Q&A: Beating back the hackers

pfm talks with StepStone compliance chief Jason Ment to gain a feel for how GPs should be thinking about a planned SEC cybersecurity sweep.

PFM: What steps have you taken after learning about the SEC’s planned cybersecurity sweep?

Ment: We review our compliance policies and procedures on an annual basis and internally test aspects of our compliance program on a quarterly basis. As part of our annual update this year we will be enacting a standalone cybersecurity policy in consultation with our COO, systems administrators and external consultants.

With many CCOs having a background in law or some related field, how do you stay up to speed on all the IT jargon around cybersecurity?

We have an ongoing dialogue with our COO, our systems administrators and our external information technology consultants concerning our ongoing and new technology issues and opportunities. Ensuring that you have skilled IT professionals as a part of your operations team is paramount. The key to being successful is understanding that the necessary skill set does not stop at being able to implement, maintain and enhance the firm’s systems, but it also includes being able to explain everything to a non-technical person.

How do you deal with risks that come with things like remote access to the firm’s systems, cloud computing and other new technology?

With respect to remote access to email, in addition to passcode secured mobile devices, we also utilize web-based secure email that synchronizes with each employee’s desktop email. Use of personal email for any work purpose is strictly prohibited and we have ensured that it is not necessary (by virtue of having a number of permissible alternatives) in order to allow people to work remotely. With respect to secure access to information, we use a VPN [virtual private network] connection to our shared network drives. We are currently testing a secure cloud based storage provider that has a mobile app for remote access to low-risk documents (e.g., agenda materials for weekly internal meetings in order to reduce printing; marketing materials for those interested in presenting on tablets while traveling). Finally, passcode secured laptops are issued to individuals who routinely work remotely or travel.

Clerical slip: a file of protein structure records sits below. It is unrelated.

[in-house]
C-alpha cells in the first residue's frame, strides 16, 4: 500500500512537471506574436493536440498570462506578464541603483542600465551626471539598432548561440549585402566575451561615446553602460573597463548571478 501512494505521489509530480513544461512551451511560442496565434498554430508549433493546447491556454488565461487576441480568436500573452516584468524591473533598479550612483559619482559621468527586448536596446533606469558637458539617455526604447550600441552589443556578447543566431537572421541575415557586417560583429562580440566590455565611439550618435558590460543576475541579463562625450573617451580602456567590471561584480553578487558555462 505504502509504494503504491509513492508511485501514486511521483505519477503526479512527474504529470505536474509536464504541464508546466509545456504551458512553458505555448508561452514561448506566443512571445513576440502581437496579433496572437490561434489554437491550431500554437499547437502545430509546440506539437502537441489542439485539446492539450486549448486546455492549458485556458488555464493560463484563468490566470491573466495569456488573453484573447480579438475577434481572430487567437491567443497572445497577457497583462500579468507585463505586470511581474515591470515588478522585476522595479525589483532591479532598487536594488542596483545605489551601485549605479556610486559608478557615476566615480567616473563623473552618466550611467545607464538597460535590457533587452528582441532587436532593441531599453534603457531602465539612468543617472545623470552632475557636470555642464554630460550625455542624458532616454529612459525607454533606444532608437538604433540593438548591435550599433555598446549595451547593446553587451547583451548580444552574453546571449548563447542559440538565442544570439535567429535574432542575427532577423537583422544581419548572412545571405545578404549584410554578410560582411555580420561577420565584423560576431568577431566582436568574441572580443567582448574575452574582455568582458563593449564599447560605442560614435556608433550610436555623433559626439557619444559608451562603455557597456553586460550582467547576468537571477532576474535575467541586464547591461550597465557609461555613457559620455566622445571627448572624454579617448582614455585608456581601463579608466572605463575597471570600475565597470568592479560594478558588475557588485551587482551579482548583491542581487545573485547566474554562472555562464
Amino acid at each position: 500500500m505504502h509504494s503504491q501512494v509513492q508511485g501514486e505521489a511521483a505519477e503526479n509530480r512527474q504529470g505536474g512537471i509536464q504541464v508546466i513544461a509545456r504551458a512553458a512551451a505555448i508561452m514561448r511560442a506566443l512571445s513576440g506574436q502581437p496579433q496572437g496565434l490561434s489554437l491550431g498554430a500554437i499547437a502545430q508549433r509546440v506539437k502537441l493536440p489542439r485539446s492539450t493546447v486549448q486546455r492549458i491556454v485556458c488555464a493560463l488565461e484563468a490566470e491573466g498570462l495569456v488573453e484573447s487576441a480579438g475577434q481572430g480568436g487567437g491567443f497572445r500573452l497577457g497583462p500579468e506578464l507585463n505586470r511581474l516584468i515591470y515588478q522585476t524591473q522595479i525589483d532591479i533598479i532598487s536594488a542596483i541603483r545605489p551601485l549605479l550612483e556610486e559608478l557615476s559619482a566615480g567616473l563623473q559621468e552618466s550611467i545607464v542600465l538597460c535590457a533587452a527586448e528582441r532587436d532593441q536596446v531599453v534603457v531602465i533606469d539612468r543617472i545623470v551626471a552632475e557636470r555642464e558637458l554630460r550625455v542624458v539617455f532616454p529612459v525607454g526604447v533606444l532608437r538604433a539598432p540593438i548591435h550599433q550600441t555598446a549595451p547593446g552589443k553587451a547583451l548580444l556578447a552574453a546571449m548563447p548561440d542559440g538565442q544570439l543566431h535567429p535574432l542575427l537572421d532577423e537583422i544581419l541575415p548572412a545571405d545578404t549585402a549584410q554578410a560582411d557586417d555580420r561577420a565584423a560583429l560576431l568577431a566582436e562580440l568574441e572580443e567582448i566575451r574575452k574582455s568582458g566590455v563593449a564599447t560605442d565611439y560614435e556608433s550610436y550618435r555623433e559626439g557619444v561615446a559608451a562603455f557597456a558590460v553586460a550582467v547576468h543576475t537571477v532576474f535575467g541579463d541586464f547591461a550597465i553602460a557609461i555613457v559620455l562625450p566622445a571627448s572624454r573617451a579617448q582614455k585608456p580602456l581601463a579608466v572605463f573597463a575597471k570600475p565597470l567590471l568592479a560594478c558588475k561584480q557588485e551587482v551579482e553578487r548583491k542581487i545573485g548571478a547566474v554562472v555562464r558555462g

How often are your cybersecurity policies and procedures tested?

Information technology infrastructure is monitored and tested on an ongoing basis. Varying features of our compliance policies and procedures are selected for testing on a quarterly basis. Further, emails are subject to constant surveillance on a key word basis, which has the potential for identifying irregular activity. Staff training occurs upon commencement of employment and annually thereafter. Further, there are ad hoc items that are brought to everyone’s attention from time to time as needed by both our legal and compliance team as well as our systems administrators.

What happens in the event you do detect a cybersecurity attack?

Cybersecurity attacks can originate from multiple vectors including email, denial of service, dictionary attacks and internal data theft, among others. When reports of the cryptolocker malware began circulating late last year our systems administrators modified our dedicated email filter to block any affected messages and notified staff of the potential threat with training on how to react to suspicious email. We are in the process of moving some of our publicly facing services to hosting with cloud providers to leverage the higher availability and threat prevention offered by these services.